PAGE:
For about a week every year in my childhood, I was a member of one of America’s fading aristocracies. Sometimes around Christmas, more often on the Fourth of July, my family would take up residence at one of my grandparents’ country clubs in Chicago, Palm Beach, or Asheville, North Carolina. The breakfast buffets were magnificent, and Grandfather was a jovial host, always ready with a familiar story, rarely missing an opportunity for gentle instruction on proper club etiquette.
Getting past that, Stewart’s account of the nature of American inequality–especially benefiting those between the very top and the bottom–is probably the single best (if not perfect) description of how we got into the unequal pickle that we’re in today. And along the way his description of how it is for people like him (and frankly like me) is an education that seldom sinks into Americans.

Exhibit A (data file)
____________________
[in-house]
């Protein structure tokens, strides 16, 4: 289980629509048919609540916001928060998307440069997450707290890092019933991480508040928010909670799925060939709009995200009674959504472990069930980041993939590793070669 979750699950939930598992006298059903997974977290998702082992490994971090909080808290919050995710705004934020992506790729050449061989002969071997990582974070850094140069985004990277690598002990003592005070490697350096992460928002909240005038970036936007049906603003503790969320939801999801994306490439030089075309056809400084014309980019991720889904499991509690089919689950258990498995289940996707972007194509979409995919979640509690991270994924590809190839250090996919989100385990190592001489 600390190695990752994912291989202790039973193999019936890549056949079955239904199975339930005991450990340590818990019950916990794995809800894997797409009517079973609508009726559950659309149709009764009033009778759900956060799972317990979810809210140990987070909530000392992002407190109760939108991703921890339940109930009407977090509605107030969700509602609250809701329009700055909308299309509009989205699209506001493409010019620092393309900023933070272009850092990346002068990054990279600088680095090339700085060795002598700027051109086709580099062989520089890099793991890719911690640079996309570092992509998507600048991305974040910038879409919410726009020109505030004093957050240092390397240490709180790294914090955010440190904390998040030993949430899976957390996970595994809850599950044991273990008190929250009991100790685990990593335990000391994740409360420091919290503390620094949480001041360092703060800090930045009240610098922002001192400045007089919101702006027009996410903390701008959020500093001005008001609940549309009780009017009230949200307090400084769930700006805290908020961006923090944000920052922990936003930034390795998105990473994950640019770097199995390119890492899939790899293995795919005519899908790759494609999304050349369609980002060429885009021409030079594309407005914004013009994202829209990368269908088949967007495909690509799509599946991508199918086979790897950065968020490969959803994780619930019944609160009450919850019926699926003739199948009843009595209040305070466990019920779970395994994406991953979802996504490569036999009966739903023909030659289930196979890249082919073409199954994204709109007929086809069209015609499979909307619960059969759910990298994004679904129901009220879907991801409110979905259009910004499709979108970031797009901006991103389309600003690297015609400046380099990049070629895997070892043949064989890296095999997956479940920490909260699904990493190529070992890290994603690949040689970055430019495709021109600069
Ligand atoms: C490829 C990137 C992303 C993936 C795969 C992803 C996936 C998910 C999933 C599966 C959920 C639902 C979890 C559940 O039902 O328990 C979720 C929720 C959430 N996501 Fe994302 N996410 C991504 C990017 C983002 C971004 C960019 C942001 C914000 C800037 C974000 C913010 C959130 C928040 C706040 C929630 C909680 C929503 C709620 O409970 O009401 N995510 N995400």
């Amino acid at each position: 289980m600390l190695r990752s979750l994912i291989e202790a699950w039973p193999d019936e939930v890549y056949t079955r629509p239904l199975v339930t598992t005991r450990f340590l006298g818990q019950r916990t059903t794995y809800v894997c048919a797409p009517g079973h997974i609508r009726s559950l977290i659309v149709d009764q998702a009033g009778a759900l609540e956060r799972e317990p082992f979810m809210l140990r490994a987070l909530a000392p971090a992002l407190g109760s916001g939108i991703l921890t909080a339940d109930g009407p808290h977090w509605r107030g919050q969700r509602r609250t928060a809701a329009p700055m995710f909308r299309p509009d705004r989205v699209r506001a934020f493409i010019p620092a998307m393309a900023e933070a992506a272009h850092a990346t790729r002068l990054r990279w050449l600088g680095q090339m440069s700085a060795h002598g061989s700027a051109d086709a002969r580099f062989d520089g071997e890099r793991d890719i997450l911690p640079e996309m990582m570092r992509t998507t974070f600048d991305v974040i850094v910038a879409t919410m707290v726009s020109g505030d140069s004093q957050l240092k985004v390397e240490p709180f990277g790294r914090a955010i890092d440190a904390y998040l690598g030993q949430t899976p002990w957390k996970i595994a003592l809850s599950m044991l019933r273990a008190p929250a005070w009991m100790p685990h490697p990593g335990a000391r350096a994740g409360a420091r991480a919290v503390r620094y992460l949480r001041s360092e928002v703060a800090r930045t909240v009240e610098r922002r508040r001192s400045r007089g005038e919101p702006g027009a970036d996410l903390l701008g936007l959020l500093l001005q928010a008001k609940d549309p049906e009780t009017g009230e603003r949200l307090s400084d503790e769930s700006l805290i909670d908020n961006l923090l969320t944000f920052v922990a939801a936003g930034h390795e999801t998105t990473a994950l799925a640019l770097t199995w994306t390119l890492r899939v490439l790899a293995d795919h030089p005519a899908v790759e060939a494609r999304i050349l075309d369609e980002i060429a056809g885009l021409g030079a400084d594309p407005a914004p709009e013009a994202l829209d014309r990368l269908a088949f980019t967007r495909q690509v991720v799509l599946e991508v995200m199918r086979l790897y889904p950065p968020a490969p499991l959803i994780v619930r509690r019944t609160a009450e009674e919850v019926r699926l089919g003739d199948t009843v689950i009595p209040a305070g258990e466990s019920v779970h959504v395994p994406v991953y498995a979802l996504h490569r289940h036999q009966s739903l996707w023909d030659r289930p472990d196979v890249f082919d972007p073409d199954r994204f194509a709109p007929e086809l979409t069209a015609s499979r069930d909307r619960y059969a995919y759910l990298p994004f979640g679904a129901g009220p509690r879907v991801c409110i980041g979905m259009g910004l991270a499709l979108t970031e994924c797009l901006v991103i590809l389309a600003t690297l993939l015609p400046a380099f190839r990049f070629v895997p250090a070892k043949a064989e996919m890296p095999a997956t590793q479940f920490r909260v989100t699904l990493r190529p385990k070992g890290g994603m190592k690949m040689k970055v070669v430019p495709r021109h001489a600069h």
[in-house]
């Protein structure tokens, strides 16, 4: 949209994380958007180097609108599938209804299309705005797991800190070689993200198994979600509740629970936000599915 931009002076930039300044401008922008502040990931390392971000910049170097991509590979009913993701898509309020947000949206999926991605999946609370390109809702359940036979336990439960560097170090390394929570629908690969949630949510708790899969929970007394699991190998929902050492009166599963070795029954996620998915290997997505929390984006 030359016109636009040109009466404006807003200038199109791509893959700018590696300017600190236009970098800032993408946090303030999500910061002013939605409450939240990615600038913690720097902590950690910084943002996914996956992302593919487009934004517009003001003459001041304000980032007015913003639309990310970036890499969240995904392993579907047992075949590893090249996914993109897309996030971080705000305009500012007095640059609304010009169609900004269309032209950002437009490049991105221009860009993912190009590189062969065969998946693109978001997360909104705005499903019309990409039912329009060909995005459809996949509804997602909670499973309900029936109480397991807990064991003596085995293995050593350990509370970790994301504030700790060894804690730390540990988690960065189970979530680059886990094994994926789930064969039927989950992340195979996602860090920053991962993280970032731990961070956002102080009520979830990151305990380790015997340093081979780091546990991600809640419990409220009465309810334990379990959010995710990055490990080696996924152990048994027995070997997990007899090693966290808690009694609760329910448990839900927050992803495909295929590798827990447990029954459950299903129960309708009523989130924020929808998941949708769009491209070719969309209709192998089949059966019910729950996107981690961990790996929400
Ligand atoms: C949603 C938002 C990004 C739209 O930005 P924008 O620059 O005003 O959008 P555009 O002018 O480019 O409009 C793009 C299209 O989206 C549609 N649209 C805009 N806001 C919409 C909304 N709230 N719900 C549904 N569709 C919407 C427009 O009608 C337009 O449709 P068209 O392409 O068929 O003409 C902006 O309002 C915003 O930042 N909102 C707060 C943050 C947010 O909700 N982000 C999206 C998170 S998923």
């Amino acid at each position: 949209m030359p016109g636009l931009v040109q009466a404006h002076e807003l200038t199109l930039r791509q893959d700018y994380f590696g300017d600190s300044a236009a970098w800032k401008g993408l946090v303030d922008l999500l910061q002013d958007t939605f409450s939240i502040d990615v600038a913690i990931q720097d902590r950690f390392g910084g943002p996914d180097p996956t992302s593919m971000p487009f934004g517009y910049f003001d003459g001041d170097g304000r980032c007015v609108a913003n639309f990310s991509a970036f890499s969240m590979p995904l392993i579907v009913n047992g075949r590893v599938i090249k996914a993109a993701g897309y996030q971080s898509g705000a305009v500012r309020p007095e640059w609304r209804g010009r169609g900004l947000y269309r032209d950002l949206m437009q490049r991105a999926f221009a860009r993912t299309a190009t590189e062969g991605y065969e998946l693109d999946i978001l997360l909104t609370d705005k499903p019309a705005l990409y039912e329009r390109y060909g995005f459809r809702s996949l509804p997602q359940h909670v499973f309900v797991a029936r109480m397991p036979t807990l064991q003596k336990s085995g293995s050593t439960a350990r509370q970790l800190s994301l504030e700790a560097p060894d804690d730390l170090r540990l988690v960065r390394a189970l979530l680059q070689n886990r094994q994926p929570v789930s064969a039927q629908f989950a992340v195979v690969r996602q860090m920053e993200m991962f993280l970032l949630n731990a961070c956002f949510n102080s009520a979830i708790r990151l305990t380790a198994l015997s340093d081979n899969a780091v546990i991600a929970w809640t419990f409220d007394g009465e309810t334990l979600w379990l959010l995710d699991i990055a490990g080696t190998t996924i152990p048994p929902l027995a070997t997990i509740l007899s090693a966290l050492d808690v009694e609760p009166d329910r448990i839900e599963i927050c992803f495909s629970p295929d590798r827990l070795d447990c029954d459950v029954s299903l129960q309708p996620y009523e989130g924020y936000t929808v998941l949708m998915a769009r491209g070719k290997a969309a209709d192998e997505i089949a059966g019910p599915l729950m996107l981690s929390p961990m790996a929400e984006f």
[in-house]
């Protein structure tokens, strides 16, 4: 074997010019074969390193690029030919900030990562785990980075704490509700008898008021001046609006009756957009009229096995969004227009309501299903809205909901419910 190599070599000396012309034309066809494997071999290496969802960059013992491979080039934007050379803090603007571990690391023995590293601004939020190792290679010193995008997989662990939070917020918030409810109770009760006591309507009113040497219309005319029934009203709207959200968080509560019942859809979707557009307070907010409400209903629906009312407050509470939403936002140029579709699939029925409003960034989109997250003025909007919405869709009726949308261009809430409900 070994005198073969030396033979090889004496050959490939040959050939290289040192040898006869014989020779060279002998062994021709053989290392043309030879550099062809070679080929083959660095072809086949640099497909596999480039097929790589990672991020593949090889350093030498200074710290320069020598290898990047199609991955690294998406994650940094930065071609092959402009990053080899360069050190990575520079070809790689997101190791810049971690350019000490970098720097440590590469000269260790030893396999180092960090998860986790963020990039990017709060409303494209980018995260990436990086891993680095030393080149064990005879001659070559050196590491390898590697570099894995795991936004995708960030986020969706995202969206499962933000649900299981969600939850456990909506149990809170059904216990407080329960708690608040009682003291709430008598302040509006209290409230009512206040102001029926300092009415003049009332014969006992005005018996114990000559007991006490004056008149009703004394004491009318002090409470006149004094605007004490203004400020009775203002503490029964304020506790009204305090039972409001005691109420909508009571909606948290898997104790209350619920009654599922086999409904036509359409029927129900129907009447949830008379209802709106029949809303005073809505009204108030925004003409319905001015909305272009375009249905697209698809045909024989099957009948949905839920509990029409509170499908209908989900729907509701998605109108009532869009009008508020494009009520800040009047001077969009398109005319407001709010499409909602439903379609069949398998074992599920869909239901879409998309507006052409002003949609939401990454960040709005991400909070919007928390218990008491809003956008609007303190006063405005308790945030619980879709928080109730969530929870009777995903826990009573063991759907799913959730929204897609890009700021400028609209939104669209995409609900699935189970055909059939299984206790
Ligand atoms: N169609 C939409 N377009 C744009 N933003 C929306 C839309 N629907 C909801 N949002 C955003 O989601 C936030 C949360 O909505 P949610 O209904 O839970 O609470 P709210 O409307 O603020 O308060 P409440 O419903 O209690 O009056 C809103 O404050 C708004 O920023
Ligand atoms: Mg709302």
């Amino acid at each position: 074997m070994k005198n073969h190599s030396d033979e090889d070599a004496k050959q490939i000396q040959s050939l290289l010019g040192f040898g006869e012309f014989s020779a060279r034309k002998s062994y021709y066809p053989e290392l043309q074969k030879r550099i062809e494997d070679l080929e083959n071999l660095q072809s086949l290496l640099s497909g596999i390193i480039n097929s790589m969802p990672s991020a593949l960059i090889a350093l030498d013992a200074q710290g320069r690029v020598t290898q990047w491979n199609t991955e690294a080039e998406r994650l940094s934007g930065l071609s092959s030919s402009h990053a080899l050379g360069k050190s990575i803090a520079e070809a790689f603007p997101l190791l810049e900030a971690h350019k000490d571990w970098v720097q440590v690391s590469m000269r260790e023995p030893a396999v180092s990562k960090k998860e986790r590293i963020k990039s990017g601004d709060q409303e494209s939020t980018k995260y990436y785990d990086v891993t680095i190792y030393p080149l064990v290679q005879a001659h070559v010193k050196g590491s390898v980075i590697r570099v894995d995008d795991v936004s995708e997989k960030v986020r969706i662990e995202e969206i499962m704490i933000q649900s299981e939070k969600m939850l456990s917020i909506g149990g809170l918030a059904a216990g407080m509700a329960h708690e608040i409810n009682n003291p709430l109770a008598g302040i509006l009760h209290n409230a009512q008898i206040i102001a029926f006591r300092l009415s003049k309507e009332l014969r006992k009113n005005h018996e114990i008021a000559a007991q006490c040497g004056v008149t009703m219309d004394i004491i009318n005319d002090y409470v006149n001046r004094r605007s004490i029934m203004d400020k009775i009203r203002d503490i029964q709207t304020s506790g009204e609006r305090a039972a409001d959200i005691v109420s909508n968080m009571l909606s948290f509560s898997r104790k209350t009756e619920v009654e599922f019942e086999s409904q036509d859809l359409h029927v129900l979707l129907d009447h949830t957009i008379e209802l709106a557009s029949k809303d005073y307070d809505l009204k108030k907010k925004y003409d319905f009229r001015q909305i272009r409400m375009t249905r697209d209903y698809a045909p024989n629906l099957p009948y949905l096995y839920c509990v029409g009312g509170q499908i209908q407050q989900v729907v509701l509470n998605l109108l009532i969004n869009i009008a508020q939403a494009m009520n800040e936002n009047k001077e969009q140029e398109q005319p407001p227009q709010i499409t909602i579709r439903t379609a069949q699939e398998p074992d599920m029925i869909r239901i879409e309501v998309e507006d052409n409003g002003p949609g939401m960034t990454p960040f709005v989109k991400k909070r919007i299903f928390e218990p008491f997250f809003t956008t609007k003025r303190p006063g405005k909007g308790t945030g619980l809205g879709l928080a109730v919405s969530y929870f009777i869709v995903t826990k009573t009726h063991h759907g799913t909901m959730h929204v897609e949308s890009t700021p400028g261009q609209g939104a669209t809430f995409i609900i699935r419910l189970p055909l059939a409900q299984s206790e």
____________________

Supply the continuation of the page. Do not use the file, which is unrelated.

The way he ends his piece, however, betrays the steep climb he is looking at to solve the problem:
It’s going to take something from each of us, too, and perhaps especially from those who happen to be the momentary winners of this cycle in the game. We need to peel our eyes away from the mirror of our own success and think about what we can do in our everyday lives for the people who aren’t our neighbors. We should be fighting for opportunities for other people’s children as if the future of our own children depended on it. It probably does.
Like most people who come from where he does, he pooh-pooh’s the “old time religion” as part of the solution. But that’s a mistake. Christianity, with its affirmation of the basic God-created dignity of each person, is the only thing powerful enough to get us past our obsessive if self-concealed amour-propre and deal with the issues in front of us.